I was thinking today about how much the world has changed in such a short span of time. There haven’t been many generation defining events in this country – the death of President Kennedy, 9/11 – but this is one. This virus will be remembered. My children will likely remember it as the year they got an unexpected vacation and didn’t have to take standardized tests. I will remember it as much more than that.

This self-imposed isolation, for many of us, hearkens back to the Depression and the World War 2 sacrifices that those on the home front experienced. IN a very small way, we are being called on to band together (in our separate homes) and do what is right for hte good of the nation and the world. Now, like then, there are shortages of needed supplies – food, masks, and especially toilet paper (which is inexplicable because it’s a respiratory illness, not a gastric one) – and ordinary citizens are being asked to pitch in and help make masks and sacrifice some of their comfort for the sake of the most vulnerable among us.

I am a student of the WW II home front. Now, as then, we need to start using up, wearing out, making do, or doing without. We can’t go grocery shopping like we used to. Even if we could, grocery shelves are bare more often than not. People are hoarding and trying to profit from misfortune, and it has ever been thus. But those of us who are trying to do our best to be mindful of others are finding ourselves without normalcy. Without access to our usual brands, to our usual pastimes, to our usual routines. This can be difficult to navigate.

As an introvert, I have a mountain of books and craft supplies to keep me occupied as well as movies and family to talk to. There are many who are’t so lucky. There are those who still have to go to work to make the country function, putting their own health on the line for those of us at risk. Doctors, grocery store employees, nurses, restaurant staff. Many of these people get paid the least and don’t have the professional protection that the rest of us do to stay home when they are sick or to care for those who are. Let’s try to be a little kinder to them than normal because they are what stand between us and a true dystopia.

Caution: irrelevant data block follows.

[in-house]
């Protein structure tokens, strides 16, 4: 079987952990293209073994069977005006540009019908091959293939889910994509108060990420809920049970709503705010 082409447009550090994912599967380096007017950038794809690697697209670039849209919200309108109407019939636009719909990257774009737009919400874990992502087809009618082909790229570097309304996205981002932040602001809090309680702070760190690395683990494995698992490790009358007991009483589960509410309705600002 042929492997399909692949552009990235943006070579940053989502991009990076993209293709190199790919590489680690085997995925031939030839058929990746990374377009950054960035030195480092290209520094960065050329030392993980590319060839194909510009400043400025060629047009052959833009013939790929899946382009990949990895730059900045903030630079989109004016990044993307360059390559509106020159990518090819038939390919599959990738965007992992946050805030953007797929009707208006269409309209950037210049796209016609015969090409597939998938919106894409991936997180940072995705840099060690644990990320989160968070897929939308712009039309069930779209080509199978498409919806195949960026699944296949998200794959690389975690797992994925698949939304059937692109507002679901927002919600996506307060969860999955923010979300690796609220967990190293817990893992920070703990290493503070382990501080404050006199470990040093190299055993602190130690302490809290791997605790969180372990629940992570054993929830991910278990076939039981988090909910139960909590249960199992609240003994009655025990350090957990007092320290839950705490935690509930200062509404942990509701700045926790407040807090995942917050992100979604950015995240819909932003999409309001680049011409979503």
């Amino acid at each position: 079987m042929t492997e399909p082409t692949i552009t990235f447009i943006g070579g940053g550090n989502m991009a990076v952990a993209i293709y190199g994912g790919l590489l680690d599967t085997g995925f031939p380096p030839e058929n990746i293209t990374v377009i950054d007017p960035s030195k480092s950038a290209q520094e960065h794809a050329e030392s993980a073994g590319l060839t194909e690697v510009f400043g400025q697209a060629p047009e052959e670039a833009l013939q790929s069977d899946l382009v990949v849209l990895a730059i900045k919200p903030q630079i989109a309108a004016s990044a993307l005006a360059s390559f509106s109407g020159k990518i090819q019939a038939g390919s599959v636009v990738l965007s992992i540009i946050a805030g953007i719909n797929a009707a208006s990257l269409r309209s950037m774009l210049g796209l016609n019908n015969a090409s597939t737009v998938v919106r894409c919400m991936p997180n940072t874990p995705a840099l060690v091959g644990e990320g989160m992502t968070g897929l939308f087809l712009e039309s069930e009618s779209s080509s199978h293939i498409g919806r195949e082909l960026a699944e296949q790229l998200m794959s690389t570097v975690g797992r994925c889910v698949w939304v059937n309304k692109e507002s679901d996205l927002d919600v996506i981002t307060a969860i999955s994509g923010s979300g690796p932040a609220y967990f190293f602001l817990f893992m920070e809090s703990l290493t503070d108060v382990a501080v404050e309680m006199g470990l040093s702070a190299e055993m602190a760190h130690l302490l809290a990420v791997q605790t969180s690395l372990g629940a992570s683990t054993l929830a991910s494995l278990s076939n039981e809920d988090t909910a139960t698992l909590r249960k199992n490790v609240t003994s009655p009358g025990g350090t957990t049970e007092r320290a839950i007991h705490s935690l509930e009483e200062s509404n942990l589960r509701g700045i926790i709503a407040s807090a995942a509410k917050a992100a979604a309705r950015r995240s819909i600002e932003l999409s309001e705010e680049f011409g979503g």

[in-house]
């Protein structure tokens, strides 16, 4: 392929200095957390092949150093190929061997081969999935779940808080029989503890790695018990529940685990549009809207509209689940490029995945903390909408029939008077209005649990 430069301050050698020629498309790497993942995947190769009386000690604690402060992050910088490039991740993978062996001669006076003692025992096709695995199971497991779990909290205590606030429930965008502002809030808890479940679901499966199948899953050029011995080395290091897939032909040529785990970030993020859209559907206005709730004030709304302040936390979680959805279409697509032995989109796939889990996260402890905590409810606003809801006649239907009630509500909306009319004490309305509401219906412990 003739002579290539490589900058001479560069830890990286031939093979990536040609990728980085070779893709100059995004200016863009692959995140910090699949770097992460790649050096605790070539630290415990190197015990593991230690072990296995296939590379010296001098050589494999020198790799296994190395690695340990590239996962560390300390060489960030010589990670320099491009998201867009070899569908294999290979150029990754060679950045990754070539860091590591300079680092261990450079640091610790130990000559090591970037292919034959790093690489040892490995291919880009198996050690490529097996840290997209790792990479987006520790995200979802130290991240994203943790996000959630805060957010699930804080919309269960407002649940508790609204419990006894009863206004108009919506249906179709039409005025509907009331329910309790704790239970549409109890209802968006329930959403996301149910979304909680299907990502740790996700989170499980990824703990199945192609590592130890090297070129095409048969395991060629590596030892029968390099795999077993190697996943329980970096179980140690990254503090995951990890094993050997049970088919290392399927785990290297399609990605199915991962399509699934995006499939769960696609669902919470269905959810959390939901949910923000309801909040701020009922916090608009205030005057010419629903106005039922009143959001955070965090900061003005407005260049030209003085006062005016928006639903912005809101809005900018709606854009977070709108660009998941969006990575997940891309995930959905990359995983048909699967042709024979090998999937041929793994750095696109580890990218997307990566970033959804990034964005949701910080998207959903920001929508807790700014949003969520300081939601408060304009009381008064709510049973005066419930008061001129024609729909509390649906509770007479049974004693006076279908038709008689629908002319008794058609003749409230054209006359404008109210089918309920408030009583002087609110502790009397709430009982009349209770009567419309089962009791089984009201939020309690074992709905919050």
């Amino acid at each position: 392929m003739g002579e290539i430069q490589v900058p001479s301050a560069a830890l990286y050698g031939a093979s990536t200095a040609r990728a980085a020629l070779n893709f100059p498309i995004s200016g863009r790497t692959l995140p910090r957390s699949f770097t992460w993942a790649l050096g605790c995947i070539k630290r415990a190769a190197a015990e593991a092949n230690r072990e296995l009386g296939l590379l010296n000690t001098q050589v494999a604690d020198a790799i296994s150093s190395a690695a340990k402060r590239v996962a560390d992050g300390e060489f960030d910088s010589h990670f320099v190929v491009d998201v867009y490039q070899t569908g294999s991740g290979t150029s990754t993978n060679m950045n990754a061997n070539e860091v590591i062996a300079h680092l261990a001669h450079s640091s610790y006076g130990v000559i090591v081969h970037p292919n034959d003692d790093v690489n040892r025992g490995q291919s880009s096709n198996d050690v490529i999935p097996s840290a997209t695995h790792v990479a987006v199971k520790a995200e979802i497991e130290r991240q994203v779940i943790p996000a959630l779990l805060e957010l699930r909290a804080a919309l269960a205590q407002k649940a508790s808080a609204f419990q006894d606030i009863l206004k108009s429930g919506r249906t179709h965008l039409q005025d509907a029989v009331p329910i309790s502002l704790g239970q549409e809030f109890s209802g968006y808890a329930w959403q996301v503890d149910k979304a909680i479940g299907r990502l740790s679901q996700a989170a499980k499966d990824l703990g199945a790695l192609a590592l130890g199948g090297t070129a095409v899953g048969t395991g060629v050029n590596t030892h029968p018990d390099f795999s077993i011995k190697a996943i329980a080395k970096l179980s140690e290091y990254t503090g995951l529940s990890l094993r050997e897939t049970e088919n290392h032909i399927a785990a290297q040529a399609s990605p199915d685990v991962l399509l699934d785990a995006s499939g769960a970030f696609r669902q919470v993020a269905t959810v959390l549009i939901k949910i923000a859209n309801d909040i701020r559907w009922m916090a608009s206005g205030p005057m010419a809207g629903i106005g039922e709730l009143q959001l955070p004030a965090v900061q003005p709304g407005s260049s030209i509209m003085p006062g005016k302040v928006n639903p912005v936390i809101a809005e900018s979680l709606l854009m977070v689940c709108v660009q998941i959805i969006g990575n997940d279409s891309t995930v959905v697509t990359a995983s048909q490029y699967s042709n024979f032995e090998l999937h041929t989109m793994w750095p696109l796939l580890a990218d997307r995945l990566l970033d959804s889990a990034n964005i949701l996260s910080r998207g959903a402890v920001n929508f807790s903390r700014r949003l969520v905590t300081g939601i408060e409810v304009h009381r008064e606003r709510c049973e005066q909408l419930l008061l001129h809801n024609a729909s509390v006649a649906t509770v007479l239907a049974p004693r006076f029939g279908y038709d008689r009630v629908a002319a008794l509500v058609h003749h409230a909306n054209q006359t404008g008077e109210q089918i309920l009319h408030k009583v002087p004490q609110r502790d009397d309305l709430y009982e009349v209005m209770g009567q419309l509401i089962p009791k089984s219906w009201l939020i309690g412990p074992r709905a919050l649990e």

Now is the time to figure out a DIY skill. Now is the time to use the good craft supplies. Now is the time to reach into the back of the closet, dust off your sewing machine and learn to make things. Create. Learn a new skill or language or dish to cook. Use this time to improve yourself in some way that will last beyond the self-imposed quarantine. If you are someone who has to work during this uncertain time, know that we are pulling together to help you. To make things easier on you and yours as much as we can, and to protect the vulnerable so that this ends sooner rather than later and much worse.

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My little garden

According to my husband I should be able to plant this weekend. He started building my little garden last weekend but fizzled out of momentum. I am excited, I have probably a dozen kinds of seeds – I got excited looking through the seed catalog and ordered everything I wanted to plant ever. That’s OK though, my little garden is not actually going to be that little so it will accommodate many of the varieties I want to plant. The plan is to build me an 8′ X 3′ raised garden bed. Not that small. My husband was going to build it 8′ X 4′ but remembered that I am short, with short arms, and he didn’t want me to have to bend and stretch to reach the plants in the middle of the bed. Isn’t he the best?